French, Italian State Broadcasters Join Forces to Counter U.S. Streaming Giants

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ROME – France Televisions and Italy’s RAI have joined forces to co-produce a wide range of high-end English-language content for global distribution – including TV dramas, documentaries, animation series and entertainment formats – in a strategic pact meant to counter the growing force of U.S. streaming services in Europe.

Top executives from the two state broadcasters said at a Rome press conference Wednesday that the growth of Netflix and Amazon brought them together in this wide-ranging co-production partnership. France Televisions managing director Xavier Couture even suggested that the pact could be a possible first step of a broader alliance of European pubcasters to counter SVOD juggernauts from the U.S. and elsewhere.

“These players from the U.S., such as Netflix and Amazon, are very powerful, and they all have stories to tell that are not our own,” Couture said in his prepared remarks.

“But Europe is the most powerful cultural region in the world. We can counter them together,” he added.

The France Televisions exec went on to note that “we are the first [members] of a big family that must be the European family of cultural television,” which could include other pubcasters as partners in the future.

In a similar vein, RAI managing director Mario Orfeo noted that “the world of media and television is coming under very strong competition, especially by global players that have more resources.”

“It’s therefore important that RAI, after its agreements with [Franco-German publicly funded network] Arte and [Swiss pubcaster] RSI, forges this alliance,” he said.

Projects in the pipeline are being rigorously kept under wraps, but Variety understands that they include a drama on the origins and expansion of the Mafia, a high-profile documentary on Pompeii, and an animation series set in France.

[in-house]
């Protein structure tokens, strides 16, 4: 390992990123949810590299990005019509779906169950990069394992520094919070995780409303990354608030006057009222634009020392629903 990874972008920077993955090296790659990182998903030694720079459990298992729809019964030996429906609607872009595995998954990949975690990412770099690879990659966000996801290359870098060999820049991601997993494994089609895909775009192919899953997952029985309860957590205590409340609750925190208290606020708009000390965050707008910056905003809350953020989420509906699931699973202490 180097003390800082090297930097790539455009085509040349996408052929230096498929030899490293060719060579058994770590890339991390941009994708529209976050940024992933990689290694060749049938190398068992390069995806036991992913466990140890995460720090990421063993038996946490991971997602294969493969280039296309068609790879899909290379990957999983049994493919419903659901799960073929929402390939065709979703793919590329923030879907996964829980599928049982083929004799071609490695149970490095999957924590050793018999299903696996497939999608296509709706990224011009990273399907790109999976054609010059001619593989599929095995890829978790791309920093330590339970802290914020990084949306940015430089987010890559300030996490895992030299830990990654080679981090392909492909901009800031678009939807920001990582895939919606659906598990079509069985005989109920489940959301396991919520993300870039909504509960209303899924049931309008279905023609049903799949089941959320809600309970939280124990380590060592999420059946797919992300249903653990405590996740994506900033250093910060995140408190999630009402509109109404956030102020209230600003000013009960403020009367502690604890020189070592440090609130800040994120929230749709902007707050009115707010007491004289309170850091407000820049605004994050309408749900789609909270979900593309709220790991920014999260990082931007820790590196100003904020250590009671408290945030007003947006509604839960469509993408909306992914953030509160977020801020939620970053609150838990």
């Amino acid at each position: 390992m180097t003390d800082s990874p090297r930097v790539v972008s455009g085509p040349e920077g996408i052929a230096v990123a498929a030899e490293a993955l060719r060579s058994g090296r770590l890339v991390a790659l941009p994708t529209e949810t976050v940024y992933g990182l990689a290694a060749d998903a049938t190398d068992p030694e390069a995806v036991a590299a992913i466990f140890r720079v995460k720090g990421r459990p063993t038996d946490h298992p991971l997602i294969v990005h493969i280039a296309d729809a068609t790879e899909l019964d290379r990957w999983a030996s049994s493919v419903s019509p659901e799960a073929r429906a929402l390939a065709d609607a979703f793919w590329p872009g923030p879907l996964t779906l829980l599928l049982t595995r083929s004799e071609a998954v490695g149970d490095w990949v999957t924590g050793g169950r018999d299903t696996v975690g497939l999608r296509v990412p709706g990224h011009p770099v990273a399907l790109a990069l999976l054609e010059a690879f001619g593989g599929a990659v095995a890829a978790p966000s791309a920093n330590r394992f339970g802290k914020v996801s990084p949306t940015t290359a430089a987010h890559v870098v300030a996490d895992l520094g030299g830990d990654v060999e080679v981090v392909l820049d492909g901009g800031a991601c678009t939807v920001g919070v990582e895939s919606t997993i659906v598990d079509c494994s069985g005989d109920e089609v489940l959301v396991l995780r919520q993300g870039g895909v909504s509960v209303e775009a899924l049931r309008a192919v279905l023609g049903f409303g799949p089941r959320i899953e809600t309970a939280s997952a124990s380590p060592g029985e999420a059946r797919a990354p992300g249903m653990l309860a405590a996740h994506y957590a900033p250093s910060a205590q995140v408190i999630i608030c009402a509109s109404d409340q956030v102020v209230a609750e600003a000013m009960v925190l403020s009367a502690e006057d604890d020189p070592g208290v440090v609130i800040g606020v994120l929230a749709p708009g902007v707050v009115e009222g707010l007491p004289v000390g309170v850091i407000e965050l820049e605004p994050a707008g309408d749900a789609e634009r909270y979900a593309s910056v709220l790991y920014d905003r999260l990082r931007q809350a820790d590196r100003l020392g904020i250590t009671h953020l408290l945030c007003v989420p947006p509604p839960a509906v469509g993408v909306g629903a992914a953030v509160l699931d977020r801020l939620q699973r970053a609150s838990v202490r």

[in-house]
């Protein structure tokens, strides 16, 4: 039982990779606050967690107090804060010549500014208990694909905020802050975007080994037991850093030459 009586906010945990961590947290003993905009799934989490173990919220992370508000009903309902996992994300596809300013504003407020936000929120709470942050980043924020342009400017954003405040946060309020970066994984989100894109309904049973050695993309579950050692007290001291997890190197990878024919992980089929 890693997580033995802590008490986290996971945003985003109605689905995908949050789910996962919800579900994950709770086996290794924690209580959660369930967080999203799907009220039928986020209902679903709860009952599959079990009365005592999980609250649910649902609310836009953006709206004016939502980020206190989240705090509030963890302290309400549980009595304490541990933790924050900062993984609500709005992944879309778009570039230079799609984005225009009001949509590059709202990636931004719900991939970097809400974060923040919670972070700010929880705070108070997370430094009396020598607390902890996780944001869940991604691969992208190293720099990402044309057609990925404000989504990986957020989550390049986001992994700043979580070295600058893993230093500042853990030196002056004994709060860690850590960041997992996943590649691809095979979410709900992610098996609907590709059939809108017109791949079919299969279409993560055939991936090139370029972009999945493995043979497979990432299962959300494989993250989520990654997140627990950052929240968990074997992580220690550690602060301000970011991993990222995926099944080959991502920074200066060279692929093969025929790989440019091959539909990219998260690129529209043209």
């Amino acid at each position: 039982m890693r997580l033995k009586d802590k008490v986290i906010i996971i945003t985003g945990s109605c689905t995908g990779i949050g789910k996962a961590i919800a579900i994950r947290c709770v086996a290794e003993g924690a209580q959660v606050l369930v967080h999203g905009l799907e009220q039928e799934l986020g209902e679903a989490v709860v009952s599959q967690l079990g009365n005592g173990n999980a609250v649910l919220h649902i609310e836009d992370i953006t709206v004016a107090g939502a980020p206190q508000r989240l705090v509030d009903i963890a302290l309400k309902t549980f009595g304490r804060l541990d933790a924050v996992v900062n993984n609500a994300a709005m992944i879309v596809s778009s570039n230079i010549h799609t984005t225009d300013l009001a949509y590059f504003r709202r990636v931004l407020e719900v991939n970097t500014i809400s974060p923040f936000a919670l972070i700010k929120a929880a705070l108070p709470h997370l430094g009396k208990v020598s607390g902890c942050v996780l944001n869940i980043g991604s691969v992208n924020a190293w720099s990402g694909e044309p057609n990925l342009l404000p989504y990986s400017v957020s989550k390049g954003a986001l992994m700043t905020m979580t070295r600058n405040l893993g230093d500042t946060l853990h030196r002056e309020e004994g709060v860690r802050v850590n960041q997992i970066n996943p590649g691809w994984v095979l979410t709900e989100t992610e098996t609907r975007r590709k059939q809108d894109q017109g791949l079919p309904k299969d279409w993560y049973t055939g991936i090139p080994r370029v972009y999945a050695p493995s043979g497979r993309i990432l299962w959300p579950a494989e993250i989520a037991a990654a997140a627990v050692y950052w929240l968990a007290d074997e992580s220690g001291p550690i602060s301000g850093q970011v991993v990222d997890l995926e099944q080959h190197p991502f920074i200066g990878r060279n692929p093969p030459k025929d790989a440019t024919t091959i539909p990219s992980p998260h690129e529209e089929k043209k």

The agreement between France Televisions and RAI is unusual if not unprecedented because the two prominent pubcasters will develop content together through an ongoing active collaboration between their respective production departments and also single networks. Details about how much each broadcaster will be investing were not disclosed.

Rai accounts for around 70% of Italian TV drama funding. France Televisions also spends hundreds of millions of euros a year on original drama. But both need to make more high-end product as local audiences become more sophisticated thanks to pay-TV and streaming offerings and international sales become crucial to recoup costs.

Couture said that the high-end content that France and Italy would be producing would be English-language “in order to be able to compete on the global market.”

RAI recently made a foray in the international TV arena as a major co-financer of “Medici” and also has crime show “Suburra” in the works, in an unusual partnership with Netflix, as well as a series based on Elena Ferrante’s bestselling novel “My Brilliant Friend” co-financed with HBO. France Televisions is especially strong in documentaries and animation for the international market.

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  1. Rena Moretti says:

    Such BS…

    Judging from the article the projects “in development” are the exact same projects that are always in development in France and Italy…

    The only new thing is they’re supposed to be made in English… of course by the time they’re made, even that may not happen…

    That this has anything to do with the flop of Netflix in Europe is also laughable.

    All PR, next to no reality.

  2. nerdrage says:

    Good luck with that. You’re up against Apple and its billions too now. And there’s already way too much to watch, people are drowning in content. The better business model is for somebody to come up with a streamlined way to curate the content, do the deals necessary to give us everything (or as close as you can come) under one subscription. That smart cookie will be the next Netflix.

    Producing content is a waste of time, there’s far too much of it, far too much competition and how can you compete with players like Apple and Amazon, who have a fire hose of money coming in to spend on more more more?

    • Rena Moretti says:

      We’re drowning in poorly-made, crappy shows nobody watches.

      There’s next to no “high end” content out there.

      Also there is a false idea promoted by the slanted pseudo-study made by FX that there’s a lot more production.

      There’s fewer and fewer full-22-episode shows and more nad more 4 eps a year show and with foreign buyers pretending they produced shows, the stats are also slanted.

      But the gist of it is there’s never been so little good to watch.

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